• Steven Lorenza September 15, 2017 (7:06 pm)

      Exactly.  ‘”Those people” parking on the street makes it hard for me to park there’.  Do you folks think about how selfish that sounds?

    • CMT September 15, 2017 (10:16 pm)

      That’s not what you are hearing from me.  We don’t park any of our vehicles on the street but I am aware enough to realize that others need to and I am empathetic enough to not want them pushed out of their neighborhoods through poor City planning.

      • Steven Lorenza September 16, 2017 (10:44 am)

        Except that more sounds like poor personal planning.

  • CMT September 16, 2017 (4:50 pm)

    And that sounds self-righteous.

  • QualityOfLife September 16, 2017 (6:10 pm)

    We aren’t going to solve the housing affordability problem by reducing parking–unless the goal is to increase affordability by making the city an unpleasant place to live.

    A diverse city will have many types of neighborhoods and housing zones. This enhances the city, but as density increases in Seattle, we must be realistic about what is needed to ensure a good quality of life. Realistically, we are decades away from fast, frequent, 7-days-a- week transit service that does significantly more than service downtown from a few arterials during rush hour.  In the interim four, fix, or six decades, we will have increasing demand for parking.

    When developers don’t include sufficient parking, residents are forced to park on the street. When parking spaces are rented at high cost separately from the apartments they are meant to service, it encourages people to forgo these spaces. In either case tenants will take up the limited street parking that all of us have a reasonable expectation to share–whether we live there, visit there, or shop or work nearby.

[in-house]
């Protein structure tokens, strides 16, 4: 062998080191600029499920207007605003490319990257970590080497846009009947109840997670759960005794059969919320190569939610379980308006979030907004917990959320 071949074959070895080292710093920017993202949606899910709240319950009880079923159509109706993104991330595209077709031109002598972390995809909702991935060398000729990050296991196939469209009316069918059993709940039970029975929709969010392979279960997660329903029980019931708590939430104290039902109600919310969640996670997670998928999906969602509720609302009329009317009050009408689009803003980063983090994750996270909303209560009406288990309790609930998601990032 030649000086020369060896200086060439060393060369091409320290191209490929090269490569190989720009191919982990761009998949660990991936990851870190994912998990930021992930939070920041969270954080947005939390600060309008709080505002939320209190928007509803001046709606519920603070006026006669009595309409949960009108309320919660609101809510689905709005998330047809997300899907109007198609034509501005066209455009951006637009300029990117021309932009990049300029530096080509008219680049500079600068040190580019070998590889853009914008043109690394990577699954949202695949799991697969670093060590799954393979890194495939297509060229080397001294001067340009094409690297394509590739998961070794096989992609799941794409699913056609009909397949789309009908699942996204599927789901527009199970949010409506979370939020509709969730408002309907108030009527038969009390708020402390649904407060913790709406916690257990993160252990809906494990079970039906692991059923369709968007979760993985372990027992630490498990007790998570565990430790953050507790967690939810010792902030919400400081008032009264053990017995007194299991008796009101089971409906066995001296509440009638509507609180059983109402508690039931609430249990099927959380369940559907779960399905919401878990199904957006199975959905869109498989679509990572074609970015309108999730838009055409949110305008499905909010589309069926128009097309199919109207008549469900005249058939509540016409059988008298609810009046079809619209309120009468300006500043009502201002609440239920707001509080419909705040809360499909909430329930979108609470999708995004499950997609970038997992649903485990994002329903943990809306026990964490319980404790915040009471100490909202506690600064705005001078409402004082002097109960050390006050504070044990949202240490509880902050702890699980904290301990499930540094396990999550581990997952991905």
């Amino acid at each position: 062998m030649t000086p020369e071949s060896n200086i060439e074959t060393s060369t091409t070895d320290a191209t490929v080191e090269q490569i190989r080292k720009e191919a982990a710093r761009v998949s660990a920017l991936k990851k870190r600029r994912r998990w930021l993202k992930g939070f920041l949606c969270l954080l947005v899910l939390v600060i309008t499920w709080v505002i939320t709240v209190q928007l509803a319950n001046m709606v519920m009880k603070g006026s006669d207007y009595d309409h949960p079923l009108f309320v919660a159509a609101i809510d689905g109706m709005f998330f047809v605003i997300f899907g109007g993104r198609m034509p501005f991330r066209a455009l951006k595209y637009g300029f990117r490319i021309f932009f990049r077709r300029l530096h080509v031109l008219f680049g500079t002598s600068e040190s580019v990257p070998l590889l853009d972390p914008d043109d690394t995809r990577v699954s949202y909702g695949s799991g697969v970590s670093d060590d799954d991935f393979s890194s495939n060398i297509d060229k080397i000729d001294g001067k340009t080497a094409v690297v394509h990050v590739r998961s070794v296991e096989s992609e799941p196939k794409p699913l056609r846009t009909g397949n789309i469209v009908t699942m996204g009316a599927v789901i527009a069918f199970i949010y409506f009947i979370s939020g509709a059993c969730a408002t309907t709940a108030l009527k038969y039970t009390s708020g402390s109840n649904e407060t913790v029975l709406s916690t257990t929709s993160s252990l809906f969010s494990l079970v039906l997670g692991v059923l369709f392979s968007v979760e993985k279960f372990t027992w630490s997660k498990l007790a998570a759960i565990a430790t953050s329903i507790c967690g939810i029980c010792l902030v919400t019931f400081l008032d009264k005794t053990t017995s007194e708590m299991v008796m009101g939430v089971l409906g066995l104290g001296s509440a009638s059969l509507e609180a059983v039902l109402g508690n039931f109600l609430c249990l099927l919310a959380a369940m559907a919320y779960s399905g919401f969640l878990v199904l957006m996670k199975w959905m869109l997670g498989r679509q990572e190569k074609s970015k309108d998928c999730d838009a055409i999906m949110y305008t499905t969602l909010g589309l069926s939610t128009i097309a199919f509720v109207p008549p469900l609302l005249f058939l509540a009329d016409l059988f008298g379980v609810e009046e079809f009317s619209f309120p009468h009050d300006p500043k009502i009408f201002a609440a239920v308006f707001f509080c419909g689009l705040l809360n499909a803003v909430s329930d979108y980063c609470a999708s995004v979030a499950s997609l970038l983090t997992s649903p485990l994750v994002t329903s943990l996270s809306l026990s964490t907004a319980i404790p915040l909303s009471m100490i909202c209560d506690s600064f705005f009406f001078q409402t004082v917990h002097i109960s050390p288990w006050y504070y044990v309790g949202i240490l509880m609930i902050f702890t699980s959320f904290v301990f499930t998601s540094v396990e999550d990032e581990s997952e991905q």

I have lived in a city that had a much, much better public transit system than Seattle’s. Despite this, parking was so scarce that everyone added 20 minutes to a trip to search for parking and several hundred dollars a year in parking fines was just part of the cost of owning a car. This kind of parking problem diminishes everyone’s quality of life, and we are headed this way in Seattle.

    I am in favor of rolling back existing laws that allow developers to omit parking in areas that are served by somewhat frequent, somewhat nearby buses to downtown Seattle during commute hours.  I think the idea suggested by HALA to “require unbundling of parking space rental” is terrible and would suggest the exact opposite: Rent must include parking so that tenants aren’t encouraged to take up shared street parking.

    To address concerns of the small minority that do not keep cars, the city should require that landlords allow non-car owning tenants to sublet their parking spots to other tenants at whatever rate the market will bear (and the regulation should be written so that landlords cannot charge absurd management fees or key deposits, etc. to tenants who choose to do this).